When someone mentions “Philippine beaches”, white sand, calm rolling waves and blue waters are probably the first things that come to your mind. But you have to know that beaches in the Philippines come in far more different colors, shapes, and features than some of us may have expected.

Below are beaches that, in some way, may not be anything like the beaches you have been before.

Black Beach

Image: traveltropa.com

The Philippines has its fair share of black sand beaches, and that doesn’t mean that they’re dirty. The common reason why the sand is black is because of  the amount of dark-colored volcanic rocks and minerals it contains. Moreover, it is effective in exfoliating dull, dry skin.

 Santo Domingo, Albay:  Due to the volcano presence in Albay, this province is known for its black sand beaches – the most well-known of which is in Santo Domingo, Albay. The difference of the cool, black sand, blue water and green trees make an extremely unique but delightful sight! No wonder it’s famous all over the world.

Pink Beach

Image: wayph.com

You probably haven’t heard this before, but not only Bermuda or Bahamas have pink beaches. The Philippines is also blessed with these wonders, though they are not as pink as the two destinations mentioned.

 Great Sta. Cruz Island:  The pink color of this is believed to have come from the crushed red organ pipe coral which was the result of surf corrosion combined with white sand that happened long ago. Currently, there are well-sustained cottages for both local and foreign tourists.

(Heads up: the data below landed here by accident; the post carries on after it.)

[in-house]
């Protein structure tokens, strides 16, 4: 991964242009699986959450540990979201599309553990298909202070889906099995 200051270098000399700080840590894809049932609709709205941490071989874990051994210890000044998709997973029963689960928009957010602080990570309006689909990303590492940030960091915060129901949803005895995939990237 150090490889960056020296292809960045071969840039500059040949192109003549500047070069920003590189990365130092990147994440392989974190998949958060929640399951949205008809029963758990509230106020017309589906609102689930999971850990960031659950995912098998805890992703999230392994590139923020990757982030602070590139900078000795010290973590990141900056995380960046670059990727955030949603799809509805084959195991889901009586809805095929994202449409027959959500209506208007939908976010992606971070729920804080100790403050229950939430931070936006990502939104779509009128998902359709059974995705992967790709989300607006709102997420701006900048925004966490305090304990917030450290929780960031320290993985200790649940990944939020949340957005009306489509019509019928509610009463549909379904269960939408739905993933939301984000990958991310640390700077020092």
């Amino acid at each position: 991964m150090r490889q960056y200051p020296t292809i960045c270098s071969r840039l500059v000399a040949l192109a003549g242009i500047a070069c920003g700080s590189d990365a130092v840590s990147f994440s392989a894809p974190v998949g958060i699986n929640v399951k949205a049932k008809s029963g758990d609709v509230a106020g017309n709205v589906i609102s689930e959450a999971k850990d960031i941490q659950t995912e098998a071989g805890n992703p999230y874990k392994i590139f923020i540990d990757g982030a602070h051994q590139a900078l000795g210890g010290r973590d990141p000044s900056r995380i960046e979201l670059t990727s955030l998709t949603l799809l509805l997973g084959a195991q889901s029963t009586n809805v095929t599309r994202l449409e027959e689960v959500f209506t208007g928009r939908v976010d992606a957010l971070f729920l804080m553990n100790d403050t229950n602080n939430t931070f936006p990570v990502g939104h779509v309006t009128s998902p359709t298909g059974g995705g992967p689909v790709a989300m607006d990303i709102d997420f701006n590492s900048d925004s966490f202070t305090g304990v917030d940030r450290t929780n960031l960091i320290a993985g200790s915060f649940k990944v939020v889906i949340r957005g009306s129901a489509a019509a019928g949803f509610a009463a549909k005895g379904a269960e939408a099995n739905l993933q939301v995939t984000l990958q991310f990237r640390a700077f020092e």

Golden Beach

Image: thehiddenjem.net

White beaches are common. Black and pink are pretty rare. But golden sand is certainly unique, and of course, The Philippines has it, too!

 Jomalig Island:  Continually gaining its popularity, this island is bounded with unique golden shorelines of bead-like sand and stunning turquoise waters. The best beach in the island is known as Salibungot, which located in the western coastline village of Burungawan. It’s a long shoreline of golden sand distinctively scattered with Agoho trees. A sandbar is also visible during low tide.

Pebble Beach

Image: mindanaotours.com

It’s common to see stray pebbles along beaches in the Philippines, but a beach that is entirely made out of pebbles is not very common. Pebble beaches, also called shingle beaches, consist of pebbles, sand, and cobbles.

 Mabua Pebble Beach:  A 30-minute drive away from Surigao, a city situated at the north-easternmost tip of Mindanao. The uncountable amount of smooth pebbles that make up this beach is perfect for barefoot walking. Apparently, this has a great effect on the body, which makes this beach both therapeutic and magnificent.

Do you know any bizarre beaches in the Philippines? Let us know!